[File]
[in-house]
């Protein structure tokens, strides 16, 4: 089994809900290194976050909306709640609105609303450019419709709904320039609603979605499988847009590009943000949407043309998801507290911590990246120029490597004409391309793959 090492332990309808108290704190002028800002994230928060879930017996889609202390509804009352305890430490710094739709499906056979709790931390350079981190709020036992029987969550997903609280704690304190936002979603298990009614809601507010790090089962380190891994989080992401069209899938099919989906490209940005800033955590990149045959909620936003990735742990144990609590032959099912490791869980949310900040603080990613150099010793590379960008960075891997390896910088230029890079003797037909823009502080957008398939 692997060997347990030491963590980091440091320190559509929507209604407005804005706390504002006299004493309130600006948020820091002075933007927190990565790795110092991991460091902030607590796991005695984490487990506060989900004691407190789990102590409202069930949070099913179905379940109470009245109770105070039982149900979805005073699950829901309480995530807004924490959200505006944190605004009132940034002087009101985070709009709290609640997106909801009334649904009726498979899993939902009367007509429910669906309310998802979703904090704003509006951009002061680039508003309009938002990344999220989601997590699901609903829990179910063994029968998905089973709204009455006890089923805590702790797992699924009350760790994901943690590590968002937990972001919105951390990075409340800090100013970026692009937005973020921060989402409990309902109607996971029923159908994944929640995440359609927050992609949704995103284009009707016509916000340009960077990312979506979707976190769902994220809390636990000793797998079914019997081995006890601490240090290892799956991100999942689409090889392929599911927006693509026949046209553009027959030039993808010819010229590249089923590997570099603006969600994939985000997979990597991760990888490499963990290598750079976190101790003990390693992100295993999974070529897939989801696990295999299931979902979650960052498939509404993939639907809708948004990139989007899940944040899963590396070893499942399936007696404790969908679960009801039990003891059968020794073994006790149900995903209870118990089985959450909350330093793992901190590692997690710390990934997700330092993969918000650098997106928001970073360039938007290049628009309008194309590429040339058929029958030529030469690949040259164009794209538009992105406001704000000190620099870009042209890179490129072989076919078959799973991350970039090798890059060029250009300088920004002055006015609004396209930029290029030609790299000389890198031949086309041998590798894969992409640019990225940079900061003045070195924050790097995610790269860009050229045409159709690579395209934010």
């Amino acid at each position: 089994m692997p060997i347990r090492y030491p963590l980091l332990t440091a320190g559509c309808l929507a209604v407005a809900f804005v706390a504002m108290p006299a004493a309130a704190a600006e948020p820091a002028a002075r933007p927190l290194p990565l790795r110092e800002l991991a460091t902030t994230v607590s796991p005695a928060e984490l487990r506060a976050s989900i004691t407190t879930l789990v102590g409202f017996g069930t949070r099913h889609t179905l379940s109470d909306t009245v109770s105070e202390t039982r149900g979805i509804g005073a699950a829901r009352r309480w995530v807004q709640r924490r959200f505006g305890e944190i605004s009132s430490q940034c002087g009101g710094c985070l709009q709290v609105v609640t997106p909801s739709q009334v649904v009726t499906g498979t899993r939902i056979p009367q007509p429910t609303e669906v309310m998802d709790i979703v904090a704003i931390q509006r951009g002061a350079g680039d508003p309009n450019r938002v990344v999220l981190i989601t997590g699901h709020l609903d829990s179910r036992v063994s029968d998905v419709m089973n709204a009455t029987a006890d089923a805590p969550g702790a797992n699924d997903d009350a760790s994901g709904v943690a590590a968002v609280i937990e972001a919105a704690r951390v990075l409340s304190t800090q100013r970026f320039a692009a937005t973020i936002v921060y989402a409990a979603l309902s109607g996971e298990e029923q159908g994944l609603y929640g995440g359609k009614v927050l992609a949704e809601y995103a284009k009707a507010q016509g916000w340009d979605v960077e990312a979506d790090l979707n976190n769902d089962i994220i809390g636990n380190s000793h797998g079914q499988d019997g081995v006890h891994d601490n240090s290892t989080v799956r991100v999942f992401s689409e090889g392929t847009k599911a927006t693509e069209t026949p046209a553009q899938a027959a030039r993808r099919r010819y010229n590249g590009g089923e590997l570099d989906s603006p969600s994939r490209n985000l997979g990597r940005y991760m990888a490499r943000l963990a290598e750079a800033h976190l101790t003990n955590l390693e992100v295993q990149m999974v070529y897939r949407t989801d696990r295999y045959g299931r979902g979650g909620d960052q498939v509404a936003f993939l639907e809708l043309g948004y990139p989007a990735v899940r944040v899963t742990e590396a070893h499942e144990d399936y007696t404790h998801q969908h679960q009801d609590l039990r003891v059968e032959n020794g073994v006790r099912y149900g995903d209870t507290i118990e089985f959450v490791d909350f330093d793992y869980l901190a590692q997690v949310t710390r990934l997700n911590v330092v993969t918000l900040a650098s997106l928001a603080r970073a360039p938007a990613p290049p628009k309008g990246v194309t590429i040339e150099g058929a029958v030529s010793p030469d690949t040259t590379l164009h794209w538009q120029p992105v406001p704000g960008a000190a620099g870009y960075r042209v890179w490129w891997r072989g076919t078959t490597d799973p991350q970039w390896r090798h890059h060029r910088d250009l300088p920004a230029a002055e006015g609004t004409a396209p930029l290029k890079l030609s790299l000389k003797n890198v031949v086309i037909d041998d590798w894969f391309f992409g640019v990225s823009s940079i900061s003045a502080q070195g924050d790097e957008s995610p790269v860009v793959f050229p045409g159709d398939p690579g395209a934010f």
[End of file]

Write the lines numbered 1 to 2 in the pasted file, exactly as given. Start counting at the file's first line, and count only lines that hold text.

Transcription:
[in-house]
């Protein structure tokens, strides 16, 4: 089994809900290194976050909306709640609105609303450019419709709904320039609603979605499988847009590009943000949407043309998801507290911590990246120029490597004409391309793959 090492332990309808108290704190002028800002994230928060879930017996889609202390509804009352305890430490710094739709499906056979709790931390350079981190709020036992029987969550997903609280704690304190936002979603298990009614809601507010790090089962380190891994989080992401069209899938099919989906490209940005800033955590990149045959909620936003990735742990144990609590032959099912490791869980949310900040603080990613150099010793590379960008960075891997390896910088230029890079003797037909823009502080957008398939 692997060997347990030491963590980091440091320190559509929507209604407005804005706390504002006299004493309130600006948020820091002075933007927190990565790795110092991991460091902030607590796991005695984490487990506060989900004691407190789990102590409202069930949070099913179905379940109470009245109770105070039982149900979805005073699950829901309480995530807004924490959200505006944190605004009132940034002087009101985070709009709290609640997106909801009334649904009726498979899993939902009367007509429910669906309310998802979703904090704003509006951009002061680039508003309009938002990344999220989601997590699901609903829990179910063994029968998905089973709204009455006890089923805590702790797992699924009350760790994901943690590590968002937990972001919105951390990075409340800090100013970026692009937005973020921060989402409990309902109607996971029923159908994944929640995440359609927050992609949704995103284009009707016509916000340009960077990312979506979707976190769902994220809390636990000793797998079914019997081995006890601490240090290892799956991100999942689409090889392929599911927006693509026949046209553009027959030039993808010819010229590249089923590997570099603006969600994939985000997979990597991760990888490499963990290598750079976190101790003990390693992100295993999974070529897939989801696990295999299931979902979650960052498939509404993939639907809708948004990139989007899940944040899963590396070893499942399936007696404790969908679960009801039990003891059968020794073994006790149900995903209870118990089985959450909350330093793992901190590692997690710390990934997700330092993969918000650098997106928001970073360039938007290049628009309008194309590429040339058929029958030529030469690949040259164009794209538009992105406001704000000190620099870009042209890179490129072989076919078959799973991350970039090798890059060029250009300088920004002055006015609004396209930029290029030609790299000389890198031949086309041998590798894969992409640019990225940079900061003045070195924050790097995610790269860009050229045409159709690579395209934010």